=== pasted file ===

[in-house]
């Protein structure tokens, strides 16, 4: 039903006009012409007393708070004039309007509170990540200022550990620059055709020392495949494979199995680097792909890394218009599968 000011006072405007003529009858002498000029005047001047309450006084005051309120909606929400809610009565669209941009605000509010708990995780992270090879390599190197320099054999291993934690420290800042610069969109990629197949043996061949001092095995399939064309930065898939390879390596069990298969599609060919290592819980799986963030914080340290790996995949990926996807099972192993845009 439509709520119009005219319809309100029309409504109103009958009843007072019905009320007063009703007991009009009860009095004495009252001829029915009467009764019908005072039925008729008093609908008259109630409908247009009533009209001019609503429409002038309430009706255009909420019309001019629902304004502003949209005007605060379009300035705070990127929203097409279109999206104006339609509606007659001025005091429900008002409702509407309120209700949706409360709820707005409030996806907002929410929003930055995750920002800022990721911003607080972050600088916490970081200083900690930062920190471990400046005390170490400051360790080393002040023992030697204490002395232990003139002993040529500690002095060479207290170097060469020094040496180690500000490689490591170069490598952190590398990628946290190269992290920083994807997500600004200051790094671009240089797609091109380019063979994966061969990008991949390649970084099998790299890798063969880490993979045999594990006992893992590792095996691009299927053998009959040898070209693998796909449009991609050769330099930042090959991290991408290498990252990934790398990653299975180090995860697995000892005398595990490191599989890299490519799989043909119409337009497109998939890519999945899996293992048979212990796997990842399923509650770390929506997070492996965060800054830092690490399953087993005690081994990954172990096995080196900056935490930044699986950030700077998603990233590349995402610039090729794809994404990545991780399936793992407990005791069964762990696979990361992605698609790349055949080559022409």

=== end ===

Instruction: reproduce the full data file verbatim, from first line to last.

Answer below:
[in-house]
């Protein structure tokens, strides 16, 4: 039903006009012409007393708070004039309007509170990540200022550990620059055709020392495949494979199995680097792909890394218009599968 000011006072405007003529009858002498000029005047001047309450006084005051309120909606929400809610009565669209941009605000509010708990995780992270090879390599190197320099054999291993934690420290800042610069969109990629197949043996061949001092095995399939064309930065898939390879390596069990298969599609060919290592819980799986963030914080340290790996995949990926996807099972192993845009 439509709520119009005219319809309100029309409504109103009958009843007072019905009320007063009703007991009009009860009095004495009252001829029915009467009764019908005072039925008729008093609908008259109630409908247009009533009209001019609503429409002038309430009706255009909420019309001019629902304004502003949209005007605060379009300035705070990127929203097409279109999206104006339609509606007659001025005091429900008002409702509407309120209700949706409360709820707005409030996806907002929410929003930055995750920002800022990721911003607080972050600088916490970081200083900690930062920190471990400046005390170490400051360790080393002040023992030697204490002395232990003139002993040529500690002095060479207290170097060469020094040496180690500000490689490591170069490598952190590398990628946290190269992290920083994807997500600004200051790094671009240089797609091109380019063979994966061969990008991949390649970084099998790299890798063969880490993979045999594990006992893992590792095996691009299927053998009959040898070209693998796909449009991609050769330099930042090959991290991408290498990252990934790398990653299975180090995860697995000892005398595990490191599989890299490519799989043909119409337009497109998939890519999945899996293992048979212990796997990842399923509650770390929506997070492996965060800054830092690490399953087993005690081994990954172990096995080196900056935490930044699986950030700077998603990233590349995402610039090729794809994404990545991780399936793992407990005791069964762990696979990361992605698609790349055949080559022409």